If you’re going to Hill Air Force Base’s upcoming air show, security officials have a message for you: pack light and play nice.
As the 2016 Warriors Over the Wasatch open house and air show nears, base security personnel say they’re prepared for the worst — whatever form that may come in.
Lt. Col. Kristopher Long, commander of Hill’s 75th Operations Support Squadron, said organizers have spent the better part of a year preparing for the show the military and the Federal Aviation Administration classifies as a “non-standard operation.”
“There is some inherent hazard or risk to an air show,” Long said. “In order to mitigate those risks, we go through a lot of planning.”
Security considerations will include keeping an expected crowd of 600,000 under control and away from performance areas, screening spectators for potentially dangerous items and being prepared for possible mid-air collisions — among many other things, Long said.
Multiple layers of security personnel will be on constant patrol during the show, said 1st Lt. Christopher Keranen, air show security coordinator. Some of those individuals will show an obvious presence, others will be more covert.
“Some things are as simple as watching out for someone who has had too much to drink,” Long said. “But obviously, there are much higher levels as well.”
As attendees enter the base, they will be searched for prohibited items. Alcohol, non-prescription drugs, and weapons of any kind are strictly forbidden. So are large coolers, awnings, and large lawn chairs. Check www.hill.af.mil/warriorsoverthewasatch to see the full list of prohibited and permitted items.
Keranen said when in doubt, patrons should think about how they travel to the airport.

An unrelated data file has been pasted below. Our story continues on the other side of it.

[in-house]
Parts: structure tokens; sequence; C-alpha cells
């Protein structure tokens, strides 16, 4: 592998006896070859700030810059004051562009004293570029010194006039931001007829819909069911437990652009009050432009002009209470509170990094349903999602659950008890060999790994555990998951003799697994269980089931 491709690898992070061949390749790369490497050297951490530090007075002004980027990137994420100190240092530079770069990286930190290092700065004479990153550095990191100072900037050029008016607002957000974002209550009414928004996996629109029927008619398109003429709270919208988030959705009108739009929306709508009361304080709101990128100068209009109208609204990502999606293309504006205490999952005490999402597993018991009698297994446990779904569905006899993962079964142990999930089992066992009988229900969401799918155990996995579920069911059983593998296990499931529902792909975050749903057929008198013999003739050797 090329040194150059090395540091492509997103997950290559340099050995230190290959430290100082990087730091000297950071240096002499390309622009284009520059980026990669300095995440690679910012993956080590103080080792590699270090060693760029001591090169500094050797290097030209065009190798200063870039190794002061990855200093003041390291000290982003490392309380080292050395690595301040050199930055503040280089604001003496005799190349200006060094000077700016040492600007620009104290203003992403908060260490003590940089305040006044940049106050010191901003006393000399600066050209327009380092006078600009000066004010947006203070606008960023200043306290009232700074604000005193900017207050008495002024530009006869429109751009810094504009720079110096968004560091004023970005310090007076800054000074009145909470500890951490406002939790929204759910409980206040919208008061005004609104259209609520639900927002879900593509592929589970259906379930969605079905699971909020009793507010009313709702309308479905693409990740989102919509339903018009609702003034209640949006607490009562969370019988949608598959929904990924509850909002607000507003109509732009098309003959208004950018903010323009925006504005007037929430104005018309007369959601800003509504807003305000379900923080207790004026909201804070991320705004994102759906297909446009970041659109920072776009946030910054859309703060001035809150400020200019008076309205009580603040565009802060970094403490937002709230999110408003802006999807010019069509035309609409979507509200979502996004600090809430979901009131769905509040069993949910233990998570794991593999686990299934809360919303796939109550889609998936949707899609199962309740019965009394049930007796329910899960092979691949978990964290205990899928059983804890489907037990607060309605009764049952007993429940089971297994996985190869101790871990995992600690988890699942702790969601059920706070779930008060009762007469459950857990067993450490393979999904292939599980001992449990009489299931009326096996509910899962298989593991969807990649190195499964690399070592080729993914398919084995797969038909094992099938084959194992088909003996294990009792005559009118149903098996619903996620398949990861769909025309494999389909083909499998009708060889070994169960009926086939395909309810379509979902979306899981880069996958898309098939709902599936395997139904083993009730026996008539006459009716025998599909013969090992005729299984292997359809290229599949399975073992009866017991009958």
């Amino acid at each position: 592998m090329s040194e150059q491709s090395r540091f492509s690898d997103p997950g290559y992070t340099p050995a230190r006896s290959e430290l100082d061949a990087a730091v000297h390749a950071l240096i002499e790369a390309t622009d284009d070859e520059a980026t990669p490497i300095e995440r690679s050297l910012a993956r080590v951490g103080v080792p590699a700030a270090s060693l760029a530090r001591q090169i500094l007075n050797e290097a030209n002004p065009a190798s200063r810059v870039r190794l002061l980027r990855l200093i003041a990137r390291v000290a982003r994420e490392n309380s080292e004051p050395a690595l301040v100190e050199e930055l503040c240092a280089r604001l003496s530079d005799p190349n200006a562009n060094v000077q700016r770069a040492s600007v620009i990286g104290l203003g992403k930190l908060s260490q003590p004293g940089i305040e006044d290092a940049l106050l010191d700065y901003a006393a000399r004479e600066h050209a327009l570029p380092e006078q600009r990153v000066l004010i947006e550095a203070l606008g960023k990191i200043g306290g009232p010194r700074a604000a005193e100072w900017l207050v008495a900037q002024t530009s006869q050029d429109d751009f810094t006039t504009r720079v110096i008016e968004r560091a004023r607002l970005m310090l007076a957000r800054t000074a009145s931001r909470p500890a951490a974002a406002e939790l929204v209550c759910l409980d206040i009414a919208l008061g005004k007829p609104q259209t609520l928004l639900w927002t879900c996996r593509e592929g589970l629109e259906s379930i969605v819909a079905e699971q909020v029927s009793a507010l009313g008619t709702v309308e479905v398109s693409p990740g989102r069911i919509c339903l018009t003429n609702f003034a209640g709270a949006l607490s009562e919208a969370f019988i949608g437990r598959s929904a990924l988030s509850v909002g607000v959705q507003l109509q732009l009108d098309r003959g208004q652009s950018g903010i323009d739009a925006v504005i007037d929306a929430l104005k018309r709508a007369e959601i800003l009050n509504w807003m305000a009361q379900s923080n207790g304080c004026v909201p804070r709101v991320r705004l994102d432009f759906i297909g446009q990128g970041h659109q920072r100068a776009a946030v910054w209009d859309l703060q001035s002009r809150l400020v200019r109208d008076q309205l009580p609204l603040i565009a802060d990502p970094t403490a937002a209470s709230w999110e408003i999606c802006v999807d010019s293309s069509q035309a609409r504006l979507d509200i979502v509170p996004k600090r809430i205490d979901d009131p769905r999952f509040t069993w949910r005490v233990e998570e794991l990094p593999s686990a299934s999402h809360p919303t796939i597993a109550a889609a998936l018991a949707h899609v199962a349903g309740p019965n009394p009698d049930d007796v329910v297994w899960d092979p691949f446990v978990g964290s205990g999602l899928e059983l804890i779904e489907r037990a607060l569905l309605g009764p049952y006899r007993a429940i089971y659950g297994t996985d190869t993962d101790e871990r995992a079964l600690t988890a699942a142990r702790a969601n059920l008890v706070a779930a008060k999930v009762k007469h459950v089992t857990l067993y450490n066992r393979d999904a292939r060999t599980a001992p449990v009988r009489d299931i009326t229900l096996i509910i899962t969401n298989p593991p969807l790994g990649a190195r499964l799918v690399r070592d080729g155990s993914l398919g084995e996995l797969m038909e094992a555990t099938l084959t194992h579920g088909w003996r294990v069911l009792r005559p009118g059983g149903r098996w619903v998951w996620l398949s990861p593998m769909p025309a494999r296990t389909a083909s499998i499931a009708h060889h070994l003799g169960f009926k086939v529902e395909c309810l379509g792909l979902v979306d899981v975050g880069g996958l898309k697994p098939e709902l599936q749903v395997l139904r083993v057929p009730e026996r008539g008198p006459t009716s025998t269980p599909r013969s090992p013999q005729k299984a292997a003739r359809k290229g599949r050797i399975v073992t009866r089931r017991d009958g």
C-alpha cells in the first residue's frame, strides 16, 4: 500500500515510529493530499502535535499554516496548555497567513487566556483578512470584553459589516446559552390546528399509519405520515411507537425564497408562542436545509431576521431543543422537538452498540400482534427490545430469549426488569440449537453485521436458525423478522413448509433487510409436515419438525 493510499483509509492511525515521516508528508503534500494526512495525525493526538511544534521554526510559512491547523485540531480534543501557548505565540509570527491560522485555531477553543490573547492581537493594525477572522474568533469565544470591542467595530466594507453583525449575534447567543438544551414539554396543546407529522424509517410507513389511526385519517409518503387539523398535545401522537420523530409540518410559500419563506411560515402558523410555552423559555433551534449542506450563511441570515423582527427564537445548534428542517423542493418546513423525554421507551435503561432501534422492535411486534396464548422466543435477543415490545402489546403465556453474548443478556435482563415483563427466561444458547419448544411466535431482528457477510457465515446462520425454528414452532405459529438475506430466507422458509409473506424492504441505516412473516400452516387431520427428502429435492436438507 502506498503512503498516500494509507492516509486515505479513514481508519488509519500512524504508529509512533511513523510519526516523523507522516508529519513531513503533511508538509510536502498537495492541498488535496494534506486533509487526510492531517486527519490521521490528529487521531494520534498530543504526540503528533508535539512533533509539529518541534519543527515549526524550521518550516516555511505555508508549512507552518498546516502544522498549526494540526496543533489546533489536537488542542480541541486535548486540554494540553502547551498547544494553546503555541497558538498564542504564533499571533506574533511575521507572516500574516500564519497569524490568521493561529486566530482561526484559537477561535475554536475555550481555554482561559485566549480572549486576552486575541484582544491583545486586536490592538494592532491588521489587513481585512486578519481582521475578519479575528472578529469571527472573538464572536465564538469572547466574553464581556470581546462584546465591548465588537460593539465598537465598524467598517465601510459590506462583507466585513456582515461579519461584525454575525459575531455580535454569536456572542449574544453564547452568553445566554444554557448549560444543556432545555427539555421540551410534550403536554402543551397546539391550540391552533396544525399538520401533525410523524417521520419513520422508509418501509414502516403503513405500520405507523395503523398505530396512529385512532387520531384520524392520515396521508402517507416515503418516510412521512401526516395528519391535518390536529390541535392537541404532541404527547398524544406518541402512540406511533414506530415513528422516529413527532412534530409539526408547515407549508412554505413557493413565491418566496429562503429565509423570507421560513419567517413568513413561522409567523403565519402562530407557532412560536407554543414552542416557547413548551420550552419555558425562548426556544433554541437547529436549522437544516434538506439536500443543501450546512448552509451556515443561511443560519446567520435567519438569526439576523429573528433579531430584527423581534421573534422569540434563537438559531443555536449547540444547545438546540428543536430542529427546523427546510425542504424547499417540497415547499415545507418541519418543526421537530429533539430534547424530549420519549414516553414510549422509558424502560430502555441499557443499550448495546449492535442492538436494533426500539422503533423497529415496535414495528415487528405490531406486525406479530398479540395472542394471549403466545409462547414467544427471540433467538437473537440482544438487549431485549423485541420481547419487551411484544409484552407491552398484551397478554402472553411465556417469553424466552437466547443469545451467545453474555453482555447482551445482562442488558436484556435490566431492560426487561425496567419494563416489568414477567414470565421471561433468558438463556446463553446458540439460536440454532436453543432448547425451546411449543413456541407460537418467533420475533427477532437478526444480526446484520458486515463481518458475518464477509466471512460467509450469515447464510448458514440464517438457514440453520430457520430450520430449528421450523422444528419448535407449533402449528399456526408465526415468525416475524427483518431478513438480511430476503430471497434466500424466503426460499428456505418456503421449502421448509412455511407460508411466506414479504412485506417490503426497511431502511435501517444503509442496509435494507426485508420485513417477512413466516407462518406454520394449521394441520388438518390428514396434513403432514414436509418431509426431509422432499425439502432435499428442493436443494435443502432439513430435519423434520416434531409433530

“The safest bet is to pack like you would pack when you go to the airport,” he said. “It will be similar to that.”
Long says everyone attending the show will be required to walk through detectors and all items they bring in will be thoroughly searched. Oddly enough, Long says, knives have been frequently confiscated at previous shows.
“They didn’t have bad intentions, but for whatever reason, we’ve had people think it would be OK to bring knives in,” he said. “A lot of people claimed that the knife they had to give up at the portal was their great uncle’s or some kind of family heirloom, but whether it’s a thousand dollar knife or a 10 dollar knife, you’re probably going to lose it if you bring it.”
Long said emergency crews are also prepared for a plane crash, a security aspect that seems immediately more urgent in light of a June 2 crash of a U.S. Air Force Thunderbird pilot in Colorado Springs.
Nearly 30 emergency management teams from Weber and Davis counties will be at the show and the crews have already completed a live, mass casualty exercise in preparation for the show.
“We have spectators that could potentially get injured,” Long said. “We think the likelihood of that is low, but if there’s anything the military does well is plan and we’ve planned extensively for that type of scenario. We’ve planned everything down to the smallest detail because we have to.”
The free air show will run from 10 a.m. to 5 p.m. on June 25 and 26. The Breitling Jet Team, the Army Golden Knights parachute team and nearly 20 other performers are scheduled. The show will also feature 50 static aircraft displays and an Air Force “Heritage Flight,” where an F-35 Lightning II will take to the skies with a vintage World War II plane.